Knowing my mother, and having seen her exorbitantly large pill organizer that separated pills not only by day of the week but by time of day as well, I found the term “accidental” to be highly unlikely. None of her children saw her or spoke to her regularly at that point. To me, it was one last F.U. to us all, one last way for her to ruin a holiday on her way out, much like she did multiple Christmases when we were kids.

You would think that a child’s initial reaction upon hearing that their mother died would be almost inconsolable grief. However, what flooded every inch of my body was pure anger and rage.

How dare she?!

How dare she try to ruin another holiday.

How dare she bring me into this world and not even teach me how to be a mother myself so that I went into the role starting over with my own children.

How dare she check out before I ever had a chance to confront her for all she did, all she put me through.

I lived with that anger for what must have been months. I didn’t attend her memorial services. I didn’t shed a single tear. As long as she had been alive, part of me was eternally that scared little girl. Her death birthed a woman full of rage.

Part of me was admittedly relieved that she was dead. Gone. Unable to ever hurt or torment me again. Though I thought those words, I was unable to actually say them out loud because I didn’t think anyone else would understand. Part of me wondered if I was a horrible person for even feeling that way.

It took well over a year before I finally was able to talk about many of the abuses I had endured in silence as a child. I could finally call them out for what they were.

It was months longer before I shed my first tear, months more before I could reunite the abuser who haunted my nightmares with the other half of the woman I called my mom.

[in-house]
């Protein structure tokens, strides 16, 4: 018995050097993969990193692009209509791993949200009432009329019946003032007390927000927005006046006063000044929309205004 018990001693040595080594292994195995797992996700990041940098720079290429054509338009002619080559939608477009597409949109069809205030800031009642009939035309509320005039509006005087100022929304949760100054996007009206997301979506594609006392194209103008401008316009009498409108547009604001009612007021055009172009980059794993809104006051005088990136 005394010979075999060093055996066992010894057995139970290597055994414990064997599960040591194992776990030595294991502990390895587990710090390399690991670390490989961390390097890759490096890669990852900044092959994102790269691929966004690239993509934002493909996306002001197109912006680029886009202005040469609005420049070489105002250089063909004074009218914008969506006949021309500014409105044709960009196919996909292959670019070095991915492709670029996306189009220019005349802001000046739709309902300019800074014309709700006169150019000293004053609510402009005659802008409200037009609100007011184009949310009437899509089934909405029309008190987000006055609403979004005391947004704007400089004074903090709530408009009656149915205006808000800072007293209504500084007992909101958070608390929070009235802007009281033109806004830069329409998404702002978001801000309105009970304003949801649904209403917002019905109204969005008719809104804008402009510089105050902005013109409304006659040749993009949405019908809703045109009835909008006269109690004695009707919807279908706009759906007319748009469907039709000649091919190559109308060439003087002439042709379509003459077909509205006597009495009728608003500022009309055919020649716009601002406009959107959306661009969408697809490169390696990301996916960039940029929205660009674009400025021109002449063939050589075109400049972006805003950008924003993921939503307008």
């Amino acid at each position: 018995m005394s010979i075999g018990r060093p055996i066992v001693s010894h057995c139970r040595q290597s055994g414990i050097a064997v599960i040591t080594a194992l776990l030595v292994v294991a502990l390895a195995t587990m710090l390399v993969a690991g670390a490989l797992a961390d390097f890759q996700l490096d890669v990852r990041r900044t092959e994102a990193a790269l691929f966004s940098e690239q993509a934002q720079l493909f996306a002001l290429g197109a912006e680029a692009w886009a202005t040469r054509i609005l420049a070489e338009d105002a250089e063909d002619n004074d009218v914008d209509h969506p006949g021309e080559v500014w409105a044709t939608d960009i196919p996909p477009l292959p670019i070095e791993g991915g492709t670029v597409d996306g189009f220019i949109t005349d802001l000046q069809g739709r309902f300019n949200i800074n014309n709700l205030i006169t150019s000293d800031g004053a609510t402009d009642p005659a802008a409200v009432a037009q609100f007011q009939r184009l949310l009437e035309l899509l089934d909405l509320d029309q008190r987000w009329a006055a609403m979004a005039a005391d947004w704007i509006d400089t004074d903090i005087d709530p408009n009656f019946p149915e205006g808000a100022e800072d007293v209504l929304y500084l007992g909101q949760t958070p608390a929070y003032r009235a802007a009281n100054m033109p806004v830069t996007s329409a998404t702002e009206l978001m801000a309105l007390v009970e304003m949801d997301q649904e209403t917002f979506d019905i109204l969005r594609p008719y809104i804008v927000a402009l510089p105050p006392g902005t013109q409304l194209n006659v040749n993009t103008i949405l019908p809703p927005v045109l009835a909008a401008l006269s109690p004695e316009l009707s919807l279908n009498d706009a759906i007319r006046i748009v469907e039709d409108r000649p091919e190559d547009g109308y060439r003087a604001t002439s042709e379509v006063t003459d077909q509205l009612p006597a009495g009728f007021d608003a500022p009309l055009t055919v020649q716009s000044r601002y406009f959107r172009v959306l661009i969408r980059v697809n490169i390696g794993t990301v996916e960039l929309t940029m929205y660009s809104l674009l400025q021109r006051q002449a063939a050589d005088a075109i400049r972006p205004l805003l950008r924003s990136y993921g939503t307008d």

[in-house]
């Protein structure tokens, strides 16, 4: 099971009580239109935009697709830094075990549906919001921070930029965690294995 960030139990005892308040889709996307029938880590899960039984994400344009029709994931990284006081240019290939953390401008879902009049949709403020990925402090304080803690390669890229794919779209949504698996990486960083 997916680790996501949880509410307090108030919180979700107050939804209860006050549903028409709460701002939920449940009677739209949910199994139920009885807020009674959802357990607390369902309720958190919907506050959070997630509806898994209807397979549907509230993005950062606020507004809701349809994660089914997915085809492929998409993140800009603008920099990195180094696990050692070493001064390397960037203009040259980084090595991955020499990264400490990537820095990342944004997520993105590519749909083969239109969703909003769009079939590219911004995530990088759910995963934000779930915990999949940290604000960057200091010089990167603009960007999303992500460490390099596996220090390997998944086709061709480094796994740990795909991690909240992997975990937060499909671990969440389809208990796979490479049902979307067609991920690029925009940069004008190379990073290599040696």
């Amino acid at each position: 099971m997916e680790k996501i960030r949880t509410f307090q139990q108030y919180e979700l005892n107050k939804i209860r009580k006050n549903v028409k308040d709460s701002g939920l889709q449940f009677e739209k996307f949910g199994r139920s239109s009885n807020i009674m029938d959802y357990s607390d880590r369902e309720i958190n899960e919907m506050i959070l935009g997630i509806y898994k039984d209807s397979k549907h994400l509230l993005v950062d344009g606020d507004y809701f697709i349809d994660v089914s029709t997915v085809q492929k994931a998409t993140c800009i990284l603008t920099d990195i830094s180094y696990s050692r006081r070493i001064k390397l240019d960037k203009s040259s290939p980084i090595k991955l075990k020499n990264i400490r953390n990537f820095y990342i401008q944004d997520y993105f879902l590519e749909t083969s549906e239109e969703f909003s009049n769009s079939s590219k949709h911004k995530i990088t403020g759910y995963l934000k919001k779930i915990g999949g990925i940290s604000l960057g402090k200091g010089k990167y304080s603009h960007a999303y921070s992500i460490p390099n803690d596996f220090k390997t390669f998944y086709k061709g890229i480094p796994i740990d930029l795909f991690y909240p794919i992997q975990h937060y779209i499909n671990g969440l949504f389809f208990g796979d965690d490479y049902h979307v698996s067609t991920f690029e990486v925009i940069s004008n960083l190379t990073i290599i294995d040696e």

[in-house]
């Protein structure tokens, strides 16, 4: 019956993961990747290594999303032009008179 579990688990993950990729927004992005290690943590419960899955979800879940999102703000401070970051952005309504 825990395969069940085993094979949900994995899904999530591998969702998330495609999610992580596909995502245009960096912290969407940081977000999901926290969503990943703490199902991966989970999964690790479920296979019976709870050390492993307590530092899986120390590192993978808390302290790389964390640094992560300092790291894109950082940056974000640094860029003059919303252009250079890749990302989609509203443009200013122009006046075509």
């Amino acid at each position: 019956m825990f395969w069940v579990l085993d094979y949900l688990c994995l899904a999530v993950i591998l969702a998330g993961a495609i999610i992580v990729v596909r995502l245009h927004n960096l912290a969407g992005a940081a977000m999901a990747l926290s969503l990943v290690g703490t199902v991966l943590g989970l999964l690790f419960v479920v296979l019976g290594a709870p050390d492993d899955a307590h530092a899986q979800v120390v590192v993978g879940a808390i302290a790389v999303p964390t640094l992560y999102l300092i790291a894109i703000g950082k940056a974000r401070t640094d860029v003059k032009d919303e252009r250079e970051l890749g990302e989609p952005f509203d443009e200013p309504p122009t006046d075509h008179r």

These days when I think of her, it is bittersweet at best because I am torn in two, pulled back and forth between the good and the bad. Part of me misses her, longs for her, even dreams of the life we might have had if things had been different, if she had received some semblance of help. Another part of me, however, will always be that scared, traumatized little girl, afraid to speak up, trying to make myself as small as I can be, wishing I could shrink down so much I disappear, just wishing the pain would stop.

In a perfect world, children grieve the loss of their parents. Unfortunately, however, some of us did not grow up in a perfect world. For better or worse, we are entitled to feel the full range of emotions that come with our loss. When there was abuse involved, some of it is not going to be pretty. And it doesn’t have to be.

Your experiences are your own, as are your feelings. You do not have to conform to some societal standard of grief. You do not have to mourn your abuser, nor do you have to place them on an undeserved pedestal now that they’re dead. Feel whatever you need to feel in order to heal yourself. You don’t owe your abuser anything, not even your grief or your tears. Your loyalty is to yourself.

Getty image by Triloks